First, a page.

As Candy Drops On Manteo, So Do Cold War Lessons Of Generosity And Gratitude
In Manteo yesterday, hundreds of people turned out for an annual reenactment of a heartwarming part of the Cold War -- when American pilots dropped candy from the sky for the children of Berlin during the Soviet blockade. But yesterday's reenactment was missing its star character – a 97-year-old veteran who came up with the idea for the candy drop.
Retired Army Air Corps 1st Lt. Gail Halvorsen had planned to attend yesterday’s Manteo event, as he’s done many times before. But he didn’t quite make it. He got sick after traveling from his home in Utah and was hospitalized in Norfolk.
“I came a long way from Utah, and I was certainly looking forward to it but by the time I got here I knew I had a problem,” Halvorsen said in a telephone conversation from his hospital bed.
Halvorsen has been the gentle face of one of America’s grandest humanitarian relief efforts, an around the-clock airlift of food and supplies to the people of Berlin, Germany for more than a year when the Soviet Union tried to blockade them in 1948 and 1949.
Halvorsen came up with the idea of dropping candy to the city’s kids.
“To us children, he was a big hero,” said Karin Edmond, 76, an Outer Banks resident who was a small child living in Berlin during the airlift.
“The Berlin airlift was our survival, because they flew in all our food,” Edmond said. “If they hadn’t done that, 2.5 million people within a week would have starved to death.”
Edmond came to the U.S. after marrying an American service member and eventually settled in Manteo, where she ran a restaurant kitchen. Every year she raises about $12,000, much of it in small contributions, to replicate the candy drop at the local airport - complete with one of the C-54s the Americans flew into Berlin.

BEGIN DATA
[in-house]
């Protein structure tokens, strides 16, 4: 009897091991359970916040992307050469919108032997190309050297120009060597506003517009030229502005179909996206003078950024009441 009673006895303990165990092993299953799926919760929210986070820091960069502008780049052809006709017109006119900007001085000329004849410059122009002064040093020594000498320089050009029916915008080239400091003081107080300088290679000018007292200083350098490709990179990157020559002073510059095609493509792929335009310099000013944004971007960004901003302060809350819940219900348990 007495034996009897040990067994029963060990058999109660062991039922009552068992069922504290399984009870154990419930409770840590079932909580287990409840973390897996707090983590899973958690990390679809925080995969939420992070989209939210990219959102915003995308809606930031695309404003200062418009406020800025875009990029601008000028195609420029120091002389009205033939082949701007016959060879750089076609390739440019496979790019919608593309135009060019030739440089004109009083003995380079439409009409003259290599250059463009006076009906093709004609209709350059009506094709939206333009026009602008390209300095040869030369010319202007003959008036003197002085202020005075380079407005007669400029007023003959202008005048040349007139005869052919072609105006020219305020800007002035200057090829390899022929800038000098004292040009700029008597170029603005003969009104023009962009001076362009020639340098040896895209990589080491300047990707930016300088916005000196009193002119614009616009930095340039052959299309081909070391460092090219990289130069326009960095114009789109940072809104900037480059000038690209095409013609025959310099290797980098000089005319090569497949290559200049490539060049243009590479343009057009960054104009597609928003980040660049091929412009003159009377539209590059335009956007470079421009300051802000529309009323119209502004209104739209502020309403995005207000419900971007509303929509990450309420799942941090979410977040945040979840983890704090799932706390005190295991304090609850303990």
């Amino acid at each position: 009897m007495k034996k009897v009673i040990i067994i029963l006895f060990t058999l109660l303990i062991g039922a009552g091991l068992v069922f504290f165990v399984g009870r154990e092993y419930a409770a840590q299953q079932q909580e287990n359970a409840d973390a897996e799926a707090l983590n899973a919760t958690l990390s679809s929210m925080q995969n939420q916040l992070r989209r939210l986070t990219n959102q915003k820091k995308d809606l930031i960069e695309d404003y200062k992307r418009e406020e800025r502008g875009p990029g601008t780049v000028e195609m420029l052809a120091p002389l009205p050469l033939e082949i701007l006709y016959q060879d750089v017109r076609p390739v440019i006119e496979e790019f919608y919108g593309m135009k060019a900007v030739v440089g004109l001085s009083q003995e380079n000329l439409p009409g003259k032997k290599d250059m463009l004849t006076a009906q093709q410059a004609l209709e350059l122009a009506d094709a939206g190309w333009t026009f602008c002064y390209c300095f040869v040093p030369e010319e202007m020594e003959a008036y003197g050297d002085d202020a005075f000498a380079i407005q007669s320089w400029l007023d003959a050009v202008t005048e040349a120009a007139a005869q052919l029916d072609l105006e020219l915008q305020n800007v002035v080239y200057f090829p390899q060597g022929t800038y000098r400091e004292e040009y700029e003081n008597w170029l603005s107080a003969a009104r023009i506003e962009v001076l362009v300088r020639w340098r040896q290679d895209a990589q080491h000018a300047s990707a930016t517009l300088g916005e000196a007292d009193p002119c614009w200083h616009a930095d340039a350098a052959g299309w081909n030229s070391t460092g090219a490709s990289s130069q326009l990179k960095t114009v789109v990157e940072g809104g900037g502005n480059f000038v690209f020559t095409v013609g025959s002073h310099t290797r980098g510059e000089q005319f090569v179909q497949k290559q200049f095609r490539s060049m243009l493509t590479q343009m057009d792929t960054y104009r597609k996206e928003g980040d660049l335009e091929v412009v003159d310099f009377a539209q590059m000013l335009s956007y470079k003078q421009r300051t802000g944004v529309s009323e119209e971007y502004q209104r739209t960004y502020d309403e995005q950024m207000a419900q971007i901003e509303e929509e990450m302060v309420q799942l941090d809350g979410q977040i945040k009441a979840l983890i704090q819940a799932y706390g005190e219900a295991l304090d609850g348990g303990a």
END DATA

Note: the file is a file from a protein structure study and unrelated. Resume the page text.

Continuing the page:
“This is our 18th consecutive year doing this and it’s always an honor,” said pilot Tim Chopp of the non-profit Berlin Airlift Historical Foundation.
The group has outfitted the plane as a kind of flying museum with displays on the airlift. It flies around the country, doing candy drops and explaining the importance of what the U.S. did in Berlin.
“What they did for Germany and Berlin, it’s a symbol of hope, and that’s probably what Gail means to everybody,” Chopp said.
Halvorsen said he hopes to be out of the hospital soon, but hates missing one more chance to talk to kids about the Berlin airlift. He said he wanted to talk about attitude, gratitude, and putting service before self.
“That’s the message I want to give the young people,” he said.
It was those things, he said, that had impressed him about a group of kids he saw standing outside the airport fence in Berlin. When he gave them two sticks of gum, they carefully divided and shared them. And they thanked him.
Their attitude inspired him to do more, so he started dropping candy. And when his commanders caught on, they recognized the publicity benefit and allowed other pilots to join in.
“For two sticks of gum in 1948, the children were so grateful they got 23 tons of candy from the sky,” Halvorsen said.
The kids sent so much fan mail to the Chocolate Pilot, or Candy Bomber, as he was known, the military had to hire two secretaries to handle it.
He became a sensation in Germany and back in the U.S., and he’s been the subject of books and documentaries.
Edmond said Halvorsen’s legacy is helping close the bitter rift that World War II had opened between Germany and the United States. His kindness put a human face on the airlift.
“Even today, it is something very special,” Edmond said. “Even today in Germany they teach you about the Berlin Airlift.”
And she wants to make sure kids in North Carolina keep getting the chance to learn about it, too. Even if the Candy Bomber himself can’t come back. She hopes to keep raising money to cover the costs for Chopp’s foundation to bring the plane every year to teach kids about Halvorsen and the airlift … and to bomb them with candy.